Look around at the marketing directors and CMOs in most businesses, and they’ll be from a brand marketing background, not a customer focussed one. Not many marketing leaders we know came through market research or customer service.

But let’s be clear, the brand’s nothing without customers. And unless you put the customer first, you’ll struggle to really connect with them.

We know many senior marketers who spend very little time with actual customers.

Too busy “leading” to get close to customers. No time to listen to customers while driving their flashy German cars, or spending their time in business class lounges, fancy hotels and on the golf course. 

At best, they might drop into a focus group.

Though more likely, they’ll probably just ask to see a video copy. Or ask to read the exec summary at the research debrief.

If they do ever deign to visit a customer, chances are the poor market research team has to plan it about six months in advance.

The best marketing comes from marketers who get close to customers. They listen to customer feedback and use it to position the brand to solve needs.

Front on image of the bonnet and grille of a black Audi car

Customer driven businesses solve customer needs

Solving customer needs is what brands should be about.

They can be broad needs. 

Like buying anything you want online which is the need the famously customer-centric Amazon try to solve. Or improving the quality of your website content for customers by focusing on key search trends in Google.

Or they can be narrow needs. 

Like ordering a $10 replacement part for your microwave because the moving company managed to lose it somewhere in transit. (OK, maybe that one is very narrow to us).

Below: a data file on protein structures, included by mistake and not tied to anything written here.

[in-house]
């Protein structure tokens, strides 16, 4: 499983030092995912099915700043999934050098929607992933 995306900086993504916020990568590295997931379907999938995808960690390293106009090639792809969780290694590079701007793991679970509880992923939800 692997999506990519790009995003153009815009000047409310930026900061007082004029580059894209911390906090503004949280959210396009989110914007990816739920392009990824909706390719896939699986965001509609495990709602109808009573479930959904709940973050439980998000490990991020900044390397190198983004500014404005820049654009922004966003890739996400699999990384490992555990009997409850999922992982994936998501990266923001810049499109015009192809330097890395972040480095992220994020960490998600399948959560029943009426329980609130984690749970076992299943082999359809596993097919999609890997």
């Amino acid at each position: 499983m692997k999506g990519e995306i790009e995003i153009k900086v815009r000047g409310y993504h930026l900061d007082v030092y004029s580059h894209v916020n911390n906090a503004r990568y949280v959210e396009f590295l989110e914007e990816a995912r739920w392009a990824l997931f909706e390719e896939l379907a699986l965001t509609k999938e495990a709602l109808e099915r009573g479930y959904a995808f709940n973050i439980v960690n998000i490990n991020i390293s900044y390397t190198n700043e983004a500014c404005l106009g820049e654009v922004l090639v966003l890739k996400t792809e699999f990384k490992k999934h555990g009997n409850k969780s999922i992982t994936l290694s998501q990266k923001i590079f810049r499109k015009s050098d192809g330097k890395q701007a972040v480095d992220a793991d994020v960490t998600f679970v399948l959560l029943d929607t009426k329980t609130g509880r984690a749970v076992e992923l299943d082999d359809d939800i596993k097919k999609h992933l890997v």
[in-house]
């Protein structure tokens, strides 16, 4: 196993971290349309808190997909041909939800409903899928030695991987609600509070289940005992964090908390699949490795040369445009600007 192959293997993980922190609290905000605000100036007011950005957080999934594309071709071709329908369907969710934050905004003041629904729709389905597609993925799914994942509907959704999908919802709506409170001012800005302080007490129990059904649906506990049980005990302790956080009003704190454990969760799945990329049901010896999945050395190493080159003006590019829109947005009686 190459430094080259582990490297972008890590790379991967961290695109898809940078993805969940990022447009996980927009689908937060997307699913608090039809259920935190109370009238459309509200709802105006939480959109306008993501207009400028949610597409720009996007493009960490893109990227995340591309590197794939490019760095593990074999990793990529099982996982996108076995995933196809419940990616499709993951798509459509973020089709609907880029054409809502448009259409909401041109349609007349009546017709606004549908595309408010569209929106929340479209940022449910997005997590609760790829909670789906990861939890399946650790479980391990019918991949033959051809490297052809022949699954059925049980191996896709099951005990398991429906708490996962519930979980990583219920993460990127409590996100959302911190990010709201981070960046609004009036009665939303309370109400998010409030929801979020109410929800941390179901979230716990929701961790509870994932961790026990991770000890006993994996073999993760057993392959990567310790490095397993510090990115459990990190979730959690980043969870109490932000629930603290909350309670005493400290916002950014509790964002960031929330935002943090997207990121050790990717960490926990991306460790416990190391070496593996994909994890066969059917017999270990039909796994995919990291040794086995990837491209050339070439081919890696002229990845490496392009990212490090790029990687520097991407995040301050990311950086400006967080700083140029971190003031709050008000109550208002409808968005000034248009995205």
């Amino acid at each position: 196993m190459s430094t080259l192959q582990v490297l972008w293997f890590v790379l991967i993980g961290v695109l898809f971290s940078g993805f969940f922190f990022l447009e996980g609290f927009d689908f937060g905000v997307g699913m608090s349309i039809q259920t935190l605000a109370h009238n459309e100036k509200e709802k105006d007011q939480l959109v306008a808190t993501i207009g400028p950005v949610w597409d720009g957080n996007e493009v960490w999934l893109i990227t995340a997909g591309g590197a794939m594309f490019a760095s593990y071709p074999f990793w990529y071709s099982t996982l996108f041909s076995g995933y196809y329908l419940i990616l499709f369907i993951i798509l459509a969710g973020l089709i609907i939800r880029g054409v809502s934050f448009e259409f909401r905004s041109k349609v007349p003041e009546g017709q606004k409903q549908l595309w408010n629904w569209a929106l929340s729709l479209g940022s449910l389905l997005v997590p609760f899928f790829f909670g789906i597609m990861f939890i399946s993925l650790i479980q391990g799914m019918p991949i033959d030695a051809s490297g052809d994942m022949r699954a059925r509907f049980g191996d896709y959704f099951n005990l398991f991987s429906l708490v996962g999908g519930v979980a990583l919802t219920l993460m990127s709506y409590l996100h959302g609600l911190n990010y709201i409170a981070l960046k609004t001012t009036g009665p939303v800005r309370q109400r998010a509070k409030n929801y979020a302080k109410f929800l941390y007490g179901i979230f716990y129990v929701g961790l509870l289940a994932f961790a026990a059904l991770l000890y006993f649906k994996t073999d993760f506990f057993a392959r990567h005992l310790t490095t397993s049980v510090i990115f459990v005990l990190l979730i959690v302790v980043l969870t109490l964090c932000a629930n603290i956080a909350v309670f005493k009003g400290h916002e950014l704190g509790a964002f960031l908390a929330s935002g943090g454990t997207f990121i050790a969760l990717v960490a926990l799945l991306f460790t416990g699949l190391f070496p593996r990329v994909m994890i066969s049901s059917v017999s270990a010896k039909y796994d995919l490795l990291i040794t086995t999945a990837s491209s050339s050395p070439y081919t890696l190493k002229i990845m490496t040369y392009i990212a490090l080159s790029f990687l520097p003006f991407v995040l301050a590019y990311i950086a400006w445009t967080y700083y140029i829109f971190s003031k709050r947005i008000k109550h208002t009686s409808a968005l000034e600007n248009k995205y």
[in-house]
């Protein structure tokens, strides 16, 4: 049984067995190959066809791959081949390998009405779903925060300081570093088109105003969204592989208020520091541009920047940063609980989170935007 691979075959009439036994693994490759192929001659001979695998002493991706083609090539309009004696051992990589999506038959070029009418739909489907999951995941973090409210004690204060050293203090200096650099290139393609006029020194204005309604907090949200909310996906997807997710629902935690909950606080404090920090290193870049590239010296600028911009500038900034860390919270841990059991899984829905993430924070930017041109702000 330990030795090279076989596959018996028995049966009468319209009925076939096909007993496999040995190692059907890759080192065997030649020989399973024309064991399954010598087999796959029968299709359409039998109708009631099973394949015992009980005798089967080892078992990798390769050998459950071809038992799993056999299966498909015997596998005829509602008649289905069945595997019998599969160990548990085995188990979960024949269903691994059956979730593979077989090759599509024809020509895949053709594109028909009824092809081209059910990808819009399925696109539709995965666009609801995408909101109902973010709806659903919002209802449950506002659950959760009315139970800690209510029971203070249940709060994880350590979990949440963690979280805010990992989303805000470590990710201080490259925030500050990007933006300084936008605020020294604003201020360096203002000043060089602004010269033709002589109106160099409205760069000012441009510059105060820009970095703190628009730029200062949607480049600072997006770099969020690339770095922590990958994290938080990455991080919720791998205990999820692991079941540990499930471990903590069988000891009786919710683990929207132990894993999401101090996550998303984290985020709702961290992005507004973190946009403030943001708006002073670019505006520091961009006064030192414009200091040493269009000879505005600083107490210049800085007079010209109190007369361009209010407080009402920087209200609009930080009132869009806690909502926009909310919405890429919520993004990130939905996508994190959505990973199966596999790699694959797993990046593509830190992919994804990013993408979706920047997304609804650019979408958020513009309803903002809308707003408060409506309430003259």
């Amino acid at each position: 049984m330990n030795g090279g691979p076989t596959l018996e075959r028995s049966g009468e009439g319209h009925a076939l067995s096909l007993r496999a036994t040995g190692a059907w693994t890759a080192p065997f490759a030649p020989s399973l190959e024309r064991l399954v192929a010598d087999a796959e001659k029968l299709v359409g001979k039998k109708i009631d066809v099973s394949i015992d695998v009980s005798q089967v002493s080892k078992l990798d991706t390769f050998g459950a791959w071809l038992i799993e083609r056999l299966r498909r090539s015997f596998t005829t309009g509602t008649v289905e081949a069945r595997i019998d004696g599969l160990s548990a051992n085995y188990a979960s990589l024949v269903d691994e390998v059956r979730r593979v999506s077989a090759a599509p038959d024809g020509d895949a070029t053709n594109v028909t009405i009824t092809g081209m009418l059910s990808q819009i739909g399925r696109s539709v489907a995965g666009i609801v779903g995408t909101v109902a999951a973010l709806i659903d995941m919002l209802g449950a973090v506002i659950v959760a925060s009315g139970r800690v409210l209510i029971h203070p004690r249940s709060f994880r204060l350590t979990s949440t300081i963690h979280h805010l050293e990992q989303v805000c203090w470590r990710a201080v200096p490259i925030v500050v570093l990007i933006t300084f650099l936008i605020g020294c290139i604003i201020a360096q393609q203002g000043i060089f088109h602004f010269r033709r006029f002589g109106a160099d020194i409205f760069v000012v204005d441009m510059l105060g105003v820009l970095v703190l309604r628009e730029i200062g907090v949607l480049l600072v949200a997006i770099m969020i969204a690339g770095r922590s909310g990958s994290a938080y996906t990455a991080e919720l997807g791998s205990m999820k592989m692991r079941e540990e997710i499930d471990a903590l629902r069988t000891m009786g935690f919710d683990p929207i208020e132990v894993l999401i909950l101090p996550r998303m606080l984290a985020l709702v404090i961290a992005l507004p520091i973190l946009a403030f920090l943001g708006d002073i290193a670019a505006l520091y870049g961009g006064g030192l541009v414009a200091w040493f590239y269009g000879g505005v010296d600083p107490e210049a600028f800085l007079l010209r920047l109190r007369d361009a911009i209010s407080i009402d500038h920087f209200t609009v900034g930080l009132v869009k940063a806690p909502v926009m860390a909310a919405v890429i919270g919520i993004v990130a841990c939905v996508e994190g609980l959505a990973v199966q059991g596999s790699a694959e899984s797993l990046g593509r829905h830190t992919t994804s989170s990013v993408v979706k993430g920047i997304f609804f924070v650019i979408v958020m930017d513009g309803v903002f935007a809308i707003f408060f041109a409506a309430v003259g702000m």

Customer focussed business understand all levels of customer needs. They understand all the interactions that go into the customer experience. They prioritise activities to improve those interactions and seek out customer feedback to make sure needs are being met.

When brand activity doesn’t meet customer needs

So what happens when marketing teams put the brand before the customer?  And again, don’t get us wrong, brand’s matter a lot – we didn’t write all our brand strategy content for no reason. 

But brands are only important because of what they do for customers. Great brands tell customers who you are, and what you do for them. They show customers why they should care.

But customers don’t care about what a lot of brands actually do.

Boring advertising

For example, brands that push out boring advertising to “drive awareness”. Pretty much anything you do that the customer sees drives awareness. 

But the customer doesn’t need to be aware of you, unless they have a need you can satisfy. Most advertising goes unnoticed, because customers don’t need it. 

Then there’s those ads that waffle on about brand purpose. These only get noticed if it’s relevant to customers needs. If it isn’t, they don’t care. 

Woman wearing smart business suit in front of a laptop looking bored

Pointless innovation

Then there’s the frequent launches of pointless new products, or screwing around with the existing one. If it makes life better for customers, great, but really, most innovations over-promise and under-deliver. 

Look at the public relations press releases that come with most new launches, and find yourself drowning in marketing jargon and managerial blah

All about the brand, not about the needs of the customer. How often does customer feedback actually say they want more innovation? 

Question mark spray painted onto a tree trunk among a wood of trees

Too many brands seem to spend their time faffing around with packaging and formulation changes. Not based on customer feedback but to reduce costs and improve profitability. 

Customers only care about this when they suddenly find their 900g pack has become an 800g pack for the same price. Or their favourite flavour of snack or chocolate bar isn’t available any more. 

Do businesses really listen to customer feedback when they do all this innovation, or is it just lip service? 

(see also the alcohol example of not listening to customers in our article on marketing mistakes).